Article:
What do you want to eat tonight?
A) TAKE OUT!! The trashiest there is. Where the grease threatens to eat through the container before you can transport the “food” safely to your table.
B) Sunday Sauce. I want to brown things, set them aside, make a sauce, simmer it for hours, add the browned things back in, simmer those for hours, and to “unwind” while that’s happening, hey, why not roll out some fresh pasta. No biggie.
C) Make something real but easy. Lots of flavour. Healthy but hardy, no compromising on taste or opportunity to graze and probably eat a little too much which I will always do therefore it better not be super-processed or covered in fat.
Did you choose C? But you wanted A? And aspired to B but have a life and maybe want to leave your house today or it’s already 7PM by the time you take this nightly quiz? I would never turn down A but only allow something like it to happen once in a while because I’m not into buying a new wardrobe in a larger size that often. I really do dream of a B-like scenario frequently but it happens as frequently as A because LIFE.
The kind of meal pictured here is the kind I have most often: option C. Make something(s), because it’s always going to be healthier and tastier than if you’d bought it, and do not forget the accents! From raw herbs to dips to pickles, whether readymade or homemade, to maximize satisfaction from the feeling that you’re having something special in sum, even if the parts seem perfectly ordinary. Rolling out a little dough, adding some spice and pan-frying it so that you can enjoy it fresh is the work of minutes but makes all the difference. It’s a little luxury similar to having freshly made bread but with a quicker return and less room for error. Depending on where you’re at on the scale between option A-B on a particular evening, you could make some of your dips or pick and choose at the deli on the way home. Aside from making the dough, the only DIY required is opening the wine.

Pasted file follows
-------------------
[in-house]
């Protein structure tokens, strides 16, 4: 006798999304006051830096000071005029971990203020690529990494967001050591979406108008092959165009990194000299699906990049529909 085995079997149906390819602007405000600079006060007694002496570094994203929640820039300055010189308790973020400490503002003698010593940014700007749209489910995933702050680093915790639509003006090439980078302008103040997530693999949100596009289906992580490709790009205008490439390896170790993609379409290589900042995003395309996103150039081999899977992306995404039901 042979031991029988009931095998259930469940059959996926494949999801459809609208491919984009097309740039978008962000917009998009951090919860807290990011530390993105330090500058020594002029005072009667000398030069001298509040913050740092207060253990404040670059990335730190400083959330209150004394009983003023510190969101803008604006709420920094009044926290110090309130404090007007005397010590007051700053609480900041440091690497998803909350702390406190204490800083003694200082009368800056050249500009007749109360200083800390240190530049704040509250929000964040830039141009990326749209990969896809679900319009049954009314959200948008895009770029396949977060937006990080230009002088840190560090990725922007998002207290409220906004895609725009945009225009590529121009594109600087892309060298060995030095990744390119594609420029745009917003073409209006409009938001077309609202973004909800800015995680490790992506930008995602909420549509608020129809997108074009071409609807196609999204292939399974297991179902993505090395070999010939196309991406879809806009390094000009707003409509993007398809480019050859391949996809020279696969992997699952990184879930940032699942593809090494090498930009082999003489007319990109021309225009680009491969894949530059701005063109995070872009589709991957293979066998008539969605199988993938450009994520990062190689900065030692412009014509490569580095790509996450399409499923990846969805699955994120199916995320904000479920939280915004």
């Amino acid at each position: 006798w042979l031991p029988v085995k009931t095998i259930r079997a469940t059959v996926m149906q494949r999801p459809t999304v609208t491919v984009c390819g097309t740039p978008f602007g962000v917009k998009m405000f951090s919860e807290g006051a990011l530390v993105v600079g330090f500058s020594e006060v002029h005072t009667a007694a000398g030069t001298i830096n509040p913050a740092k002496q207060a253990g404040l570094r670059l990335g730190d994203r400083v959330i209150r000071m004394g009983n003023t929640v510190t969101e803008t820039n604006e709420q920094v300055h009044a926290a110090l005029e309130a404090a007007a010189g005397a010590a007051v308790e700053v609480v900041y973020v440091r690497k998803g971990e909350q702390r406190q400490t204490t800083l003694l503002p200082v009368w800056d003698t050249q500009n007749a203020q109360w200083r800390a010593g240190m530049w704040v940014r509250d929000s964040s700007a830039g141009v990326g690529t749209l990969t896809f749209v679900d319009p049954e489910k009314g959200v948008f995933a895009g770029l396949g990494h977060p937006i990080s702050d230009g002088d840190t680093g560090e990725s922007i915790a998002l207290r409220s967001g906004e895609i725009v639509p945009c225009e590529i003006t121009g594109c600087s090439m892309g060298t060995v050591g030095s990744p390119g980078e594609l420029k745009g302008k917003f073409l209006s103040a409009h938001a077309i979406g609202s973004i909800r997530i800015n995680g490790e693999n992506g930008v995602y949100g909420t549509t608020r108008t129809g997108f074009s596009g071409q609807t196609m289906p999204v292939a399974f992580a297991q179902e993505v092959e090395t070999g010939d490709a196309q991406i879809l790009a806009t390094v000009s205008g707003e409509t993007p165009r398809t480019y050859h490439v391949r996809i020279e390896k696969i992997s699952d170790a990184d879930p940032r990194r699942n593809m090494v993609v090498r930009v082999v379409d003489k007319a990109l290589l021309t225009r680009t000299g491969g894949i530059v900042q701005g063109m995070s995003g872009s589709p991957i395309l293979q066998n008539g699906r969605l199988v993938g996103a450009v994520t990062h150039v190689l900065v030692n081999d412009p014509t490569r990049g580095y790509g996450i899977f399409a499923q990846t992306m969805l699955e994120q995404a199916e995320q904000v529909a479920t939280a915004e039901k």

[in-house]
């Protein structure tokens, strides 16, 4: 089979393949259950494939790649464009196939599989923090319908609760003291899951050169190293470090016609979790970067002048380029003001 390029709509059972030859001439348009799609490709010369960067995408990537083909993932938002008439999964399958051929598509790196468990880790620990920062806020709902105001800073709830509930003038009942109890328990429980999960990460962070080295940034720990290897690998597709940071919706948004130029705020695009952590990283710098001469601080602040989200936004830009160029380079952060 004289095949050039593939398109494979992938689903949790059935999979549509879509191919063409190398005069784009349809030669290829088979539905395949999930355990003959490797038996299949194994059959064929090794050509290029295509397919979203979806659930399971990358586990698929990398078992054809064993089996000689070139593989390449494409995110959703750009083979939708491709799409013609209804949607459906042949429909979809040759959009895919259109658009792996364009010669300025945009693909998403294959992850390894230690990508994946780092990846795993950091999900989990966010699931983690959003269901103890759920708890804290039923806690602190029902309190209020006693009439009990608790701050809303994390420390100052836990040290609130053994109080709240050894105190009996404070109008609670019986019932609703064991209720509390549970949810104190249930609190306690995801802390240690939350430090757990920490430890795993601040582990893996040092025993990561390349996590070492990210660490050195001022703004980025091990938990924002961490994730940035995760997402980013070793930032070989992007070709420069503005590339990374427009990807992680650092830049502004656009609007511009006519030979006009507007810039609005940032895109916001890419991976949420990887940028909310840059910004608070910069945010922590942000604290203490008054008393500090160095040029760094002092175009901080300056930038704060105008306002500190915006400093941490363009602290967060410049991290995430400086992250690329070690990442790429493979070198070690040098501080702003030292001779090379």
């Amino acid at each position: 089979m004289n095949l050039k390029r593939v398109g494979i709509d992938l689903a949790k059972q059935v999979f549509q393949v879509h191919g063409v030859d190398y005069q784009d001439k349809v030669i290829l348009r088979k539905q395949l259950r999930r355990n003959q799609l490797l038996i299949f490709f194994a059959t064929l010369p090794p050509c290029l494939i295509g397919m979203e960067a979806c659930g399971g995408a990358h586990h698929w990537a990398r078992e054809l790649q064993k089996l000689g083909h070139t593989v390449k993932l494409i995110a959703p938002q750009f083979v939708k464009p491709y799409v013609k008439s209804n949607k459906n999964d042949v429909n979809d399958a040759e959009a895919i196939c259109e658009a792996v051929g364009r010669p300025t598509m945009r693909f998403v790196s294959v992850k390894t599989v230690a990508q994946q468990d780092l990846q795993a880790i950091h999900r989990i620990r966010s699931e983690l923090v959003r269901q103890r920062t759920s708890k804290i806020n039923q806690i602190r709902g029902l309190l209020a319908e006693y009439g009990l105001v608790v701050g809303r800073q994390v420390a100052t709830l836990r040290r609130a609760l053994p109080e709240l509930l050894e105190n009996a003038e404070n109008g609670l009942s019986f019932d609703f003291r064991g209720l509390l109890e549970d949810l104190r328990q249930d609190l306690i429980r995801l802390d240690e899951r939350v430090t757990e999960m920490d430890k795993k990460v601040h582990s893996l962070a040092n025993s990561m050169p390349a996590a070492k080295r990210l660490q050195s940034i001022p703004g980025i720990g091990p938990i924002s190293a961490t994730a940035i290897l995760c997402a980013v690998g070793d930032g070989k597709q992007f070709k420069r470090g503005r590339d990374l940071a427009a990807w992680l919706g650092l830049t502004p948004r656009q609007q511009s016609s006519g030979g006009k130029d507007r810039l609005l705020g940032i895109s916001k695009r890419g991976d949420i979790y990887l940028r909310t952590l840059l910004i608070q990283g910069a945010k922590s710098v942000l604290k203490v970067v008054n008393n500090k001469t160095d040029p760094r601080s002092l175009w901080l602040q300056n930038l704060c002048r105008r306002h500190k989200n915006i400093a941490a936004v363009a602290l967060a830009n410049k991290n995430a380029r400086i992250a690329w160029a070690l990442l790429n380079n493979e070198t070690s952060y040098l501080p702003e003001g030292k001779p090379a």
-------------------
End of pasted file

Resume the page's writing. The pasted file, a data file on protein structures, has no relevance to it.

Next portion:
Fried Zaatar Squares Dinner
YS note: *Zaatar is a dried herb blend containing primarily thyme and sumac so feel free to substitute with those or oregano etc. as needed.
Roll dough into a thin sheet about 16 x 16 inches on a well-oiled large cutting board or other clean surface that you can cut on, using an oiled rolling pin. Add 2 tablespoons of oil to a bowl and mix in the zaatar and season with salt. Brush the dough with the mixture, turn over and repeat. Using a rolling pizza cutter or sharp knife, cut the pizza into 2-inch squares.
Heat a cast iron or non-stick pan over medium heat and brush or wipe the surface with a thin slick of oil. Fry the squares in batches (brushing the pan again with oil between batches) on both sides until they are golden in spots and puffed up, about 2 minutes per side. Serve warm or at room temperature with spreads and pickles.